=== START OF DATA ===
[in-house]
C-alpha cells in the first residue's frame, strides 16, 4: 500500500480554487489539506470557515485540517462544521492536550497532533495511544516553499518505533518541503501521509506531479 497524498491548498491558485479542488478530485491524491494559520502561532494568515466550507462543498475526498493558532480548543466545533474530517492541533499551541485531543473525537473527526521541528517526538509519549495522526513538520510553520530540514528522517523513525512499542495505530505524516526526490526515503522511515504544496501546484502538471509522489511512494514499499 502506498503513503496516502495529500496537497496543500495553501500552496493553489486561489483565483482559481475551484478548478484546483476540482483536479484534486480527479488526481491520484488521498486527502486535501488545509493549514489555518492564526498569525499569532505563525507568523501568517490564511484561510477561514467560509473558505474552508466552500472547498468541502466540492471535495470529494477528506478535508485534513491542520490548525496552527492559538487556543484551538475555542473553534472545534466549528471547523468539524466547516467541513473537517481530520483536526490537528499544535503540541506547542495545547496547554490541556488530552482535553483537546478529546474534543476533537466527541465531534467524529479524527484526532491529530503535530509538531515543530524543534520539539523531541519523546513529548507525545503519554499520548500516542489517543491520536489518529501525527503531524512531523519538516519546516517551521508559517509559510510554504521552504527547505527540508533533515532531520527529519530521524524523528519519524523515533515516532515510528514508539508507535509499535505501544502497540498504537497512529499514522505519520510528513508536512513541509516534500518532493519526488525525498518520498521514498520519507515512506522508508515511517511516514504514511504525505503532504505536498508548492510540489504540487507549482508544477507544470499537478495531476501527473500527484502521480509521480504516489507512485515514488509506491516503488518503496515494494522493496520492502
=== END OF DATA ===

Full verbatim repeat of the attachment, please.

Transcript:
[in-house]
C-alpha cells in the first residue's frame, strides 16, 4: 500500500480554487489539506470557515485540517462544521492536550497532533495511544516553499518505533518541503501521509506531479 497524498491548498491558485479542488478530485491524491494559520502561532494568515466550507462543498475526498493558532480548543466545533474530517492541533499551541485531543473525537473527526521541528517526538509519549495522526513538520510553520530540514528522517523513525512499542495505530505524516526526490526515503522511515504544496501546484502538471509522489511512494514499499 502506498503513503496516502495529500496537497496543500495553501500552496493553489486561489483565483482559481475551484478548478484546483476540482483536479484534486480527479488526481491520484488521498486527502486535501488545509493549514489555518492564526498569525499569532505563525507568523501568517490564511484561510477561514467560509473558505474552508466552500472547498468541502466540492471535495470529494477528506478535508485534513491542520490548525496552527492559538487556543484551538475555542473553534472545534466549528471547523468539524466547516467541513473537517481530520483536526490537528499544535503540541506547542495545547496547554490541556488530552482535553483537546478529546474534543476533537466527541465531534467524529479524527484526532491529530503535530509538531515543530524543534520539539523531541519523546513529548507525545503519554499520548500516542489517543491520536489518529501525527503531524512531523519538516519546516517551521508559517509559510510554504521552504527547505527540508533533515532531520527529519530521524524523528519519524523515533515516532515510528514508539508507535509499535505501544502497540498504537497512529499514522505519520510528513508536512513541509516534500518532493519526488525525498518520498521514498520519507515512506522508508515511517511516514504514511504525505503532504505536498508548492510540489504540487507549482508544477507544470499537478495531476501527473500527484502521480509521480504516489507512485515514488509506491516503488518503496515494494522493496520492502